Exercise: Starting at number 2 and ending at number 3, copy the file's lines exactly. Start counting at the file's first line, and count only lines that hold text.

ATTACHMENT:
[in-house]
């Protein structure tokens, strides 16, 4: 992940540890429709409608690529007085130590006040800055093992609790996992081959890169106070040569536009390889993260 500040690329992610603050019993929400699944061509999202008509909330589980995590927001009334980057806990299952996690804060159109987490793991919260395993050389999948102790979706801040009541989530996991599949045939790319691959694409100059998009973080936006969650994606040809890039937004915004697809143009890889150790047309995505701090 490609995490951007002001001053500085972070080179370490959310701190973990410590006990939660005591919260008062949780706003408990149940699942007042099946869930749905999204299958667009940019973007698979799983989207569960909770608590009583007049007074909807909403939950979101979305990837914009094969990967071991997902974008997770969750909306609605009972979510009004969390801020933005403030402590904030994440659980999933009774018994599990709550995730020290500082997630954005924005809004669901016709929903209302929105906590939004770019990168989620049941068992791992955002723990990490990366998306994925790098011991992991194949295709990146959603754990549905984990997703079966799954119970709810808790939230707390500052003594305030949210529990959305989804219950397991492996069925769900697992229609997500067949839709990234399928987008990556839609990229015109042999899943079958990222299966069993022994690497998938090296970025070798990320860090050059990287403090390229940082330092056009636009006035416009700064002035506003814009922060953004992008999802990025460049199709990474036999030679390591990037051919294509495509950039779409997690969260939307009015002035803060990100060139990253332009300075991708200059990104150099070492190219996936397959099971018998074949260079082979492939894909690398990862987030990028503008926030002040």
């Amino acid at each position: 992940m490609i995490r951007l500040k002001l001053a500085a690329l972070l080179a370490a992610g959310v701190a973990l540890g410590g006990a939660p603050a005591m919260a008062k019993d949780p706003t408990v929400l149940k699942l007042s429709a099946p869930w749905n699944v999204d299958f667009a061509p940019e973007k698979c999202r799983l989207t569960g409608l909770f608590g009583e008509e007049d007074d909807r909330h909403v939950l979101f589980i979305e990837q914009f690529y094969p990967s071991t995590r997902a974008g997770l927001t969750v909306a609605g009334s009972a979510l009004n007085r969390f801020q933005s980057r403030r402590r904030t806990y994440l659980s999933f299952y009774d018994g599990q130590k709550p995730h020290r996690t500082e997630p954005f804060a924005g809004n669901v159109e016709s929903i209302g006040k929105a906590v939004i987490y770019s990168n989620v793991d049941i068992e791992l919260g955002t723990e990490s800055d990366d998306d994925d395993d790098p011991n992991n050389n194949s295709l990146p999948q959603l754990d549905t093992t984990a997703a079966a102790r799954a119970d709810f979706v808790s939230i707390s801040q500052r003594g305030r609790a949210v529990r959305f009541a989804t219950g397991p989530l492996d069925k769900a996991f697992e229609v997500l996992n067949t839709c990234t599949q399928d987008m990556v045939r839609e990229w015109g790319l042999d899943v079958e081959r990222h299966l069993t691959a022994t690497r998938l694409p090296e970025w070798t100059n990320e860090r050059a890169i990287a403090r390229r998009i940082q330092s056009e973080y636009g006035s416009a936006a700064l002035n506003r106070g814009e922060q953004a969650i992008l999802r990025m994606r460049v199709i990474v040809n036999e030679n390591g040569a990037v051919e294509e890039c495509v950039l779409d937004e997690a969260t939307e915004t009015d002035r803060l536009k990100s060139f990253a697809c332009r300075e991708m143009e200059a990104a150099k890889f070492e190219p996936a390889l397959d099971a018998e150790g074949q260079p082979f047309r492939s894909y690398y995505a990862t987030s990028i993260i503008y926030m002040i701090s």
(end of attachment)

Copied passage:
């Protein structure tokens, strides 16, 4: 992940540890429709409608690529007085130590006040800055093992609790996992081959890169106070040569536009390889993260 500040690329992610603050019993929400699944061509999202008509909330589980995590927001009334980057806990299952996690804060159109987490793991919260395993050389999948102790979706801040009541989530996991599949045939790319691959694409100059998009973080936006969650994606040809890039937004915004697809143009890889150790047309995505701090 490609995490951007002001001053500085972070080179370490959310701190973990410590006990939660005591919260008062949780706003408990149940699942007042099946869930749905999204299958667009940019973007698979799983989207569960909770608590009583007049007074909807909403939950979101979305990837914009094969990967071991997902974008997770969750909306609605009972979510009004969390801020933005403030402590904030994440659980999933009774018994599990709550995730020290500082997630954005924005809004669901016709929903209302929105906590939004770019990168989620049941068992791992955002723990990490990366998306994925790098011991992991194949295709990146959603754990549905984990997703079966799954119970709810808790939230707390500052003594305030949210529990959305989804219950397991492996069925769900697992229609997500067949839709990234399928987008990556839609990229015109042999899943079958990222299966069993022994690497998938090296970025070798990320860090050059990287403090390229940082330092056009636009006035416009700064002035506003814009922060953004992008999802990025460049199709990474036999030679390591990037051919294509495509950039779409997690969260939307009015002035803060990100060139990253332009300075991708200059990104150099070492190219996936397959099971018998074949260079082979492939894909690398990862987030990028503008926030002040």
């Amino acid at each position: 992940m490609i995490r951007l500040k002001l001053a500085a690329l972070l080179a370490a992610g959310v701190a973990l540890g410590g006990a939660p603050a005591m919260a008062k019993d949780p706003t408990v929400l149940k699942l007042s429709a099946p869930w749905n699944v999204d299958f667009a061509p940019e973007k698979c999202r799983l989207t569960g409608l909770f608590g009583e008509e007049d007074d909807r909330h909403v939950l979101f589980i979305e990837q914009f690529y094969p990967s071991t995590r997902a974008g997770l927001t969750v909306a609605g009334s009972a979510l009004n007085r969390f801020q933005s980057r403030r402590r904030t806990y994440l659980s999933f299952y009774d018994g599990q130590k709550p995730h020290r996690t500082e997630p954005f804060a924005g809004n669901v159109e016709s929903i209302g006040k929105a906590v939004i987490y770019s990168n989620v793991d049941i068992e791992l919260g955002t723990e990490s800055d990366d998306d994925d395993d790098p011991n992991n050389n194949s295709l990146p999948q959603l754990d549905t093992t984990a997703a079966a102790r799954a119970d709810f979706v808790s939230i707390s801040q500052r003594g305030r609790a949210v529990r959305f009541a989804t219950g397991p989530l492996d069925k769900a996991f697992e229609v997500l996992n067949t839709c990234t599949q399928d987008m990556v045939r839609e990229w015109g790319l042999d899943v079958e081959r990222h299966l069993t691959a022994t690497r998938l694409p090296e970025w070798t100059n990320e860090r050059a890169i990287a403090r390229r998009i940082q330092s056009e973080y636009g006035s416009a936006a700064l002035n506003r106070g814009e922060q953004a969650i992008l999802r990025m994606r460049v199709i990474v040809n036999e030679n390591g040569a990037v051919e294509e890039c495509v950039l779409d937004e997690a969260t939307e915004t009015d002035r803060l536009k990100s060139f990253a697809c332009r300075e991708m143009e200059a990104a150099k890889f070492e190219p996936a390889l397959d099971a018998e150790g074949q260079p082979f047309r492939s894909y690398y995505a990862t987030s990028i993260i503008y926030m002040i701090s």